Class of Lies: Another classroom full of terrible kids, yay! (Not.) After A Moment at Eighteen’s heavy realness, I felt strangely comforted by OCN’s highschool drama where at least *I* know that this or that kid is Satan’s spawn, a caricature of actual highschool kids. There’s no need for me to be conflicted or understand their backstory or whatever. But then the story pulled back to remind me that there’s a structure of corruption and perversion that goes all the way to the adults at the top and these monster kids are going to inherit those top positions when their parents retire. Soooo life sucks. Thank you, Class of Lies. And thank you for making Moo-hyuk’s attempts to survive and thrive inside this hell-school too entertaining for me to drop this show.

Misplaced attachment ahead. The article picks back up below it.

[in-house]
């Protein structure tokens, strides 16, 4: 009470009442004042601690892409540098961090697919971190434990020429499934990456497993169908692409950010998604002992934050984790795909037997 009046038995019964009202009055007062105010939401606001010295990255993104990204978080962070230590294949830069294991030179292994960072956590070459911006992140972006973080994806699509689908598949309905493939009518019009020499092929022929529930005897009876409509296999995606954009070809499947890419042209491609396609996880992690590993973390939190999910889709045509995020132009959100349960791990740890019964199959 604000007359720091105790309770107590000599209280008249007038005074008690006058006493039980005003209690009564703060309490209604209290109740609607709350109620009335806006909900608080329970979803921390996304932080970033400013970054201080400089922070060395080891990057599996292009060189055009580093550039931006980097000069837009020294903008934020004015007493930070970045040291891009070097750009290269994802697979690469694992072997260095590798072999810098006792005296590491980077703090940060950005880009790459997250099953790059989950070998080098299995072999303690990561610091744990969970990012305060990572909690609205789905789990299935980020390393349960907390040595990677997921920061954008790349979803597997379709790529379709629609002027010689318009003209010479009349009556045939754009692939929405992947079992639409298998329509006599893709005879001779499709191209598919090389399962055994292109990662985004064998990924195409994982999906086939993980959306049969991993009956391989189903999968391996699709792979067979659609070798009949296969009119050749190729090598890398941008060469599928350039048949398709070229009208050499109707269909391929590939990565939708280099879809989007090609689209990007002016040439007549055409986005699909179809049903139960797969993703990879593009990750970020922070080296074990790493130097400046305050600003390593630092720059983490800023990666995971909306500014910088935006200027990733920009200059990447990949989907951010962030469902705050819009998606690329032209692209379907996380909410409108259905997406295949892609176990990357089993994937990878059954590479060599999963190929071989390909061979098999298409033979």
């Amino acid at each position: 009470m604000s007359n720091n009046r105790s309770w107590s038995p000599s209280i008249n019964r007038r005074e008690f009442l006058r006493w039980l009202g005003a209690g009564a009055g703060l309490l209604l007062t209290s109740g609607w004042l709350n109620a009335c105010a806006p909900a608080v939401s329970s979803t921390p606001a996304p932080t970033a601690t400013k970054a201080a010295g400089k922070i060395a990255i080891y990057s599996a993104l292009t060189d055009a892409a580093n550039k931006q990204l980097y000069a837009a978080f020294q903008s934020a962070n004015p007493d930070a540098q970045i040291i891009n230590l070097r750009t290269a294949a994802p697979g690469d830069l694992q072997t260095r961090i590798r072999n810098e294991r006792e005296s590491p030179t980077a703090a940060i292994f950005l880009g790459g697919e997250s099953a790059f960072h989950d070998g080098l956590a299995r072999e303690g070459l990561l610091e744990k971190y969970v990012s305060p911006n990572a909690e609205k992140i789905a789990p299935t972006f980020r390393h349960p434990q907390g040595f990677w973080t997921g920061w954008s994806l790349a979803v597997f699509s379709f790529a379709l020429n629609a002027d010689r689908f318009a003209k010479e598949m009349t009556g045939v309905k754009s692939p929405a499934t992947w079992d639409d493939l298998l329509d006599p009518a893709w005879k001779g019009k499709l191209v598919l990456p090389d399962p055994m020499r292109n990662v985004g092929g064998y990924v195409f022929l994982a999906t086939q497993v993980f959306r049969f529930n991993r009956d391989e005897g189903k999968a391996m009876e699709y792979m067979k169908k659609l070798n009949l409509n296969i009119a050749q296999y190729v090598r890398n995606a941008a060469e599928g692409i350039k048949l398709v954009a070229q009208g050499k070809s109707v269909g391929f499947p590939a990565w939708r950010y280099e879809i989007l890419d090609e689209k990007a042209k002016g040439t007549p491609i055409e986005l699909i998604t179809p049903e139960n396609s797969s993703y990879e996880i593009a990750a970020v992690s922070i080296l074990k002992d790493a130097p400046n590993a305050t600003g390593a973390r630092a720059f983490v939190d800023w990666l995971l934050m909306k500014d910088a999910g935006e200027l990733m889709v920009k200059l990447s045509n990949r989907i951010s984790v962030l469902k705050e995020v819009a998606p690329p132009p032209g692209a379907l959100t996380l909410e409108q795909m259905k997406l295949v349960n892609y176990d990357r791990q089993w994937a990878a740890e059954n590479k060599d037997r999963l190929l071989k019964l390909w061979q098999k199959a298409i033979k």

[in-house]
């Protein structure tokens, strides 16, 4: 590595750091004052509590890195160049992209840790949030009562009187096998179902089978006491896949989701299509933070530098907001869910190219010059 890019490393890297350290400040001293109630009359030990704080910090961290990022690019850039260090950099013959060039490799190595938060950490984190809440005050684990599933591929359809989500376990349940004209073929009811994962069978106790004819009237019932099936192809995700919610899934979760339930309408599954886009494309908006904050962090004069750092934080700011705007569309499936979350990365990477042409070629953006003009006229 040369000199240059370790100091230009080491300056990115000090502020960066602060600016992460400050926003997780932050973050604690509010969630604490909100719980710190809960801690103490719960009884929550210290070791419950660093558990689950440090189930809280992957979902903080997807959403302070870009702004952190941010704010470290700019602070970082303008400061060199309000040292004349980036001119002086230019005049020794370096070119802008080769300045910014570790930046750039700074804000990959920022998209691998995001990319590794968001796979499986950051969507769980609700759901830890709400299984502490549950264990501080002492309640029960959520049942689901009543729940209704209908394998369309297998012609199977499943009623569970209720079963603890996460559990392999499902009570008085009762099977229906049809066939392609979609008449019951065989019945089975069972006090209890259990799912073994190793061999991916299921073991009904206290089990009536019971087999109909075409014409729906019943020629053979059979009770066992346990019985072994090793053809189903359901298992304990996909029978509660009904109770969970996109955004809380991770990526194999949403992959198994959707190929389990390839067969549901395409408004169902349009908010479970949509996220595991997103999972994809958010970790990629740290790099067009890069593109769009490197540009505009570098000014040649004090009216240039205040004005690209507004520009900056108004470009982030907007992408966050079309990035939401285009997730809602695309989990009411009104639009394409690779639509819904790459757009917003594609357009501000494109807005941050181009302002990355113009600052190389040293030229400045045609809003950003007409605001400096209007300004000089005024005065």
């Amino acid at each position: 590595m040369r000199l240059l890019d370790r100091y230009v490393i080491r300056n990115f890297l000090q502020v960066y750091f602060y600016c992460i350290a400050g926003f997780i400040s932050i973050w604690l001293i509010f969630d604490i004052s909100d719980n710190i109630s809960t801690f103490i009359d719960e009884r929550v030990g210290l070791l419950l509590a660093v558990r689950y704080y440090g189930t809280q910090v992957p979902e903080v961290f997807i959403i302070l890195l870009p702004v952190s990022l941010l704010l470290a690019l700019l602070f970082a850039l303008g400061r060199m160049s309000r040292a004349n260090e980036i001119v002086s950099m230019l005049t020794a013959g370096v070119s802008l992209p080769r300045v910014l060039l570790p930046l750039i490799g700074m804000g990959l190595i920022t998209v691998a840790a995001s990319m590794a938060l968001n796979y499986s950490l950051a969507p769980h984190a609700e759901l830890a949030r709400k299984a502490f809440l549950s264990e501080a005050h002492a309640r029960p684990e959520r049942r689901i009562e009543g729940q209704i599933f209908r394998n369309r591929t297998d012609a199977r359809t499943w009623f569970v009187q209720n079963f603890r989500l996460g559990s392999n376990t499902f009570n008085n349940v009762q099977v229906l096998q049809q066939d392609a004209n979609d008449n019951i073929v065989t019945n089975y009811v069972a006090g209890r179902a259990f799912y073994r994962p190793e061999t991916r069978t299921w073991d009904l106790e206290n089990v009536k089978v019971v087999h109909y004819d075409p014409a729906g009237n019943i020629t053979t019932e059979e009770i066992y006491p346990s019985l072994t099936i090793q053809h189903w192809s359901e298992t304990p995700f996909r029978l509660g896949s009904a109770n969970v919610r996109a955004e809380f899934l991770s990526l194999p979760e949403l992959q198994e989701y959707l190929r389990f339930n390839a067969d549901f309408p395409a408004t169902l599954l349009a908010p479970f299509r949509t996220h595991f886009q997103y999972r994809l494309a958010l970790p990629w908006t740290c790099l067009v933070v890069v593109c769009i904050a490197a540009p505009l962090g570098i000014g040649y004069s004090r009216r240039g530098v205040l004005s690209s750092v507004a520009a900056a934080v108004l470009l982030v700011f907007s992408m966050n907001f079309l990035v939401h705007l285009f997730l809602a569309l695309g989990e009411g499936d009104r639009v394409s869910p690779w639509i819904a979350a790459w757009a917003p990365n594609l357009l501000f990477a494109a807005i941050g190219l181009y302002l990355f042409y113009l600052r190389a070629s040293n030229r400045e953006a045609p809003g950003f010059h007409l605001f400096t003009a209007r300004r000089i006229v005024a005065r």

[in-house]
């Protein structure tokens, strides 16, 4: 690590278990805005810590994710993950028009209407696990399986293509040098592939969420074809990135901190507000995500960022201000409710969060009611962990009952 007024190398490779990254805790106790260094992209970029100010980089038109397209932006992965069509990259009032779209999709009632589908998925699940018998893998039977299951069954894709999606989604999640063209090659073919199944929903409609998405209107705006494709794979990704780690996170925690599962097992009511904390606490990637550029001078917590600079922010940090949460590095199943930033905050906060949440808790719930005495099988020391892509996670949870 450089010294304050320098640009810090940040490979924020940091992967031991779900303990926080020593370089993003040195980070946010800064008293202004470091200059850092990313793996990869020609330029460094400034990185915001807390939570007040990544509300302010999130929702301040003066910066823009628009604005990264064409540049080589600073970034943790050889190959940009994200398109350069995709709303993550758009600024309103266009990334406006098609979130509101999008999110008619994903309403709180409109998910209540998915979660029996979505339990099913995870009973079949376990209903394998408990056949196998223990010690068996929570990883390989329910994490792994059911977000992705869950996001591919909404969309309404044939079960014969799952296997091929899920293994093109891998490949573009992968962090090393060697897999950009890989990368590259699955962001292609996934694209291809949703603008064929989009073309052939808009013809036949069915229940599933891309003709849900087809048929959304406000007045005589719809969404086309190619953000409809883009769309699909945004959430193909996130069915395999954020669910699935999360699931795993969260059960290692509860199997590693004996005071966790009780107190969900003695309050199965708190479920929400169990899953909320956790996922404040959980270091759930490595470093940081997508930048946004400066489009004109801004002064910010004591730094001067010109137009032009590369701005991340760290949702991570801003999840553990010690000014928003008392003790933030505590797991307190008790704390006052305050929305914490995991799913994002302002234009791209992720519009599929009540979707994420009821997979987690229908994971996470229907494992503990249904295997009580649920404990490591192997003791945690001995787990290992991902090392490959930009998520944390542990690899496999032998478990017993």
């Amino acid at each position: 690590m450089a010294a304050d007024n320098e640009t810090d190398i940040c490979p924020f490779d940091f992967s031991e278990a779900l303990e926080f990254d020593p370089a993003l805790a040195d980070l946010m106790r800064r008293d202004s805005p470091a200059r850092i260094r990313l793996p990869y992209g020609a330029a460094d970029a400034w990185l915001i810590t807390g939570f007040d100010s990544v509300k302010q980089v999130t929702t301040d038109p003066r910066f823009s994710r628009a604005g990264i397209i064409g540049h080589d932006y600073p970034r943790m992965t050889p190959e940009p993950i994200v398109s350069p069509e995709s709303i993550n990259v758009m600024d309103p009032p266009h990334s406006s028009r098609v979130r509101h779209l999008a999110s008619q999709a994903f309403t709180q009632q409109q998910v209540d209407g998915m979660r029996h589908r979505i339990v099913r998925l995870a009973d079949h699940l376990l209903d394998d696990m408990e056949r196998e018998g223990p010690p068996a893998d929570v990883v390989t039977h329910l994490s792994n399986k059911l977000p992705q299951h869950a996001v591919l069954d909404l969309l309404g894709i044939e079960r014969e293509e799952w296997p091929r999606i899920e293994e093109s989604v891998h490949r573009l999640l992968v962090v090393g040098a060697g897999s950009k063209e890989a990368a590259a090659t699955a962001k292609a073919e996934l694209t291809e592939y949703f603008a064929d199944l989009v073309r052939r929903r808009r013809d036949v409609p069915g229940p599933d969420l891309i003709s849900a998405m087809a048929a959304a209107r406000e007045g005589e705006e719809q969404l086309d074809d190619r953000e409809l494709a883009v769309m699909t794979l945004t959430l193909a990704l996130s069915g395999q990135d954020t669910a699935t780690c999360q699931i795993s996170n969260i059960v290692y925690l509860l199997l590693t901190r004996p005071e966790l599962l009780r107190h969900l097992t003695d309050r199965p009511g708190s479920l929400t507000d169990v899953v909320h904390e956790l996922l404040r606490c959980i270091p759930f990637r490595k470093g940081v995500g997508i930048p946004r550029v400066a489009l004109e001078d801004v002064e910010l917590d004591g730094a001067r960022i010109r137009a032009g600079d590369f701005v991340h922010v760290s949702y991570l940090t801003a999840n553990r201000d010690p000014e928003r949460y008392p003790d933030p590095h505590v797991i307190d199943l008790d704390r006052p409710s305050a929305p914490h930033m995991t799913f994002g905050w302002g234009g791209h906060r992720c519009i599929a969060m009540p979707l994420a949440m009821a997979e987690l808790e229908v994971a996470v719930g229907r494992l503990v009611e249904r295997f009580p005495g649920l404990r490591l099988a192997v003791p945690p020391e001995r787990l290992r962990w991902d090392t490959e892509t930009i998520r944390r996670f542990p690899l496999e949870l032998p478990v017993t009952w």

Level Up: What a delight this show is! Six episodes in we’re halfway through, and we’re just seeing the first hints of feelings from Dante towards Yeon-hwa (whereas she’s finally decided that he might be a not-bad person). I think what I love most about Sung Hoon is how little he cares about looking good on camera—he goes all in for the joke, even if it puts him on a ridiculous position. Dante seems pompous at first, but as we get to know him we see that he carefully regulates everything about his life in order to protect his heart—even his over-the-top sense of personal dignity is part of that armor. It’s also endlessly entertaining to watch the growing list of people who can pierce that armor and completely fluster him; first it was just Ya-chae, but now Yeon-hwa, Han-cheol and Hun can easily get under his skin, and Dante is like a little coastal town that can’t pile its sandbags quickly enough to ward off the flood. He’s a hard boss, but he isn’t unkind, and he never holds his employees to a standard he himself can’t meet (or exceed); his manners may be a little out of touch with the accepted social contract, but he has his own principles, and he sticks to them. (I wish Hun would finally see this and grow up.) This show is a rom-com, but it’s leaning much more heavily on the ensemble comedy than the romance, and it’s really working for me. (Danny Ahn is a gem as Manager Park.) And although the story doesn’t delve too deeply into backstory, we know enough about the characters’ personal lives to give them dimension and nuance. There’s a nice parallel, for example, in the ways that Yeon-hwa and Han-cheol got hired at Joybuster, or the significant role that games played in both Dante and Yeon-hwa’s childhoods, without it all feeling heavy-handed. I’m very excited to see Dante’s “damn it, I like this woman” face—and the fact that he’s honest to a fault means likely many embarrassing confessions for him, and lots of enjoyment for me.